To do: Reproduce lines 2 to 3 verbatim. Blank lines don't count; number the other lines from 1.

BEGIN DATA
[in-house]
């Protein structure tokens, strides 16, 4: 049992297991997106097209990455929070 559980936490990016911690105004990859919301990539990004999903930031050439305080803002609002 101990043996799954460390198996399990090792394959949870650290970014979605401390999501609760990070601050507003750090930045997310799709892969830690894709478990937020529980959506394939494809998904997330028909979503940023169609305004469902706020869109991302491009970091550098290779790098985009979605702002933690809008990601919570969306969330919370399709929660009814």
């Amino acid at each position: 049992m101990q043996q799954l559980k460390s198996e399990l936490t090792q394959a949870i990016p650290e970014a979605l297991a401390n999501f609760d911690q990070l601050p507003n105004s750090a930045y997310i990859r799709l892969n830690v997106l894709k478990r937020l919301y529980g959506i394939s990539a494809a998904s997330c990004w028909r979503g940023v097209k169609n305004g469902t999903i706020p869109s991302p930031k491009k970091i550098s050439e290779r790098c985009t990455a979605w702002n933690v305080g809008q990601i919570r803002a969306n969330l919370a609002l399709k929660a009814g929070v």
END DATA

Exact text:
């Protein structure tokens, strides 16, 4: 049992297991997106097209990455929070 559980936490990016911690105004990859919301990539990004999903930031050439305080803002609002 101990043996799954460390198996399990090792394959949870650290970014979605401390999501609760990070601050507003750090930045997310799709892969830690894709478990937020529980959506394939494809998904997330028909979503940023169609305004469902706020869109991302491009970091550098290779790098985009979605702002933690809008990601919570969306969330919370399709929660009814």
């Amino acid at each position: 049992m101990q043996q799954l559980k460390s198996e399990l936490t090792q394959a949870i990016p650290e970014a979605l297991a401390n999501f609760d911690q990070l601050p507003n105004s750090a930045y997310i990859r799709l892969n830690v997106l894709k478990r937020l919301y529980g959506i394939s990539a494809a998904s997330c990004w028909r979503g940023v097209k169609n305004g469902t999903i706020p869109s991302p930031k491009k970091i550098s050439e290779r790098c985009t990455a979605w702002n933690v305080g809008q990601i919570r803002a969306n969330l919370a609002l399709k929660a009814g929070v």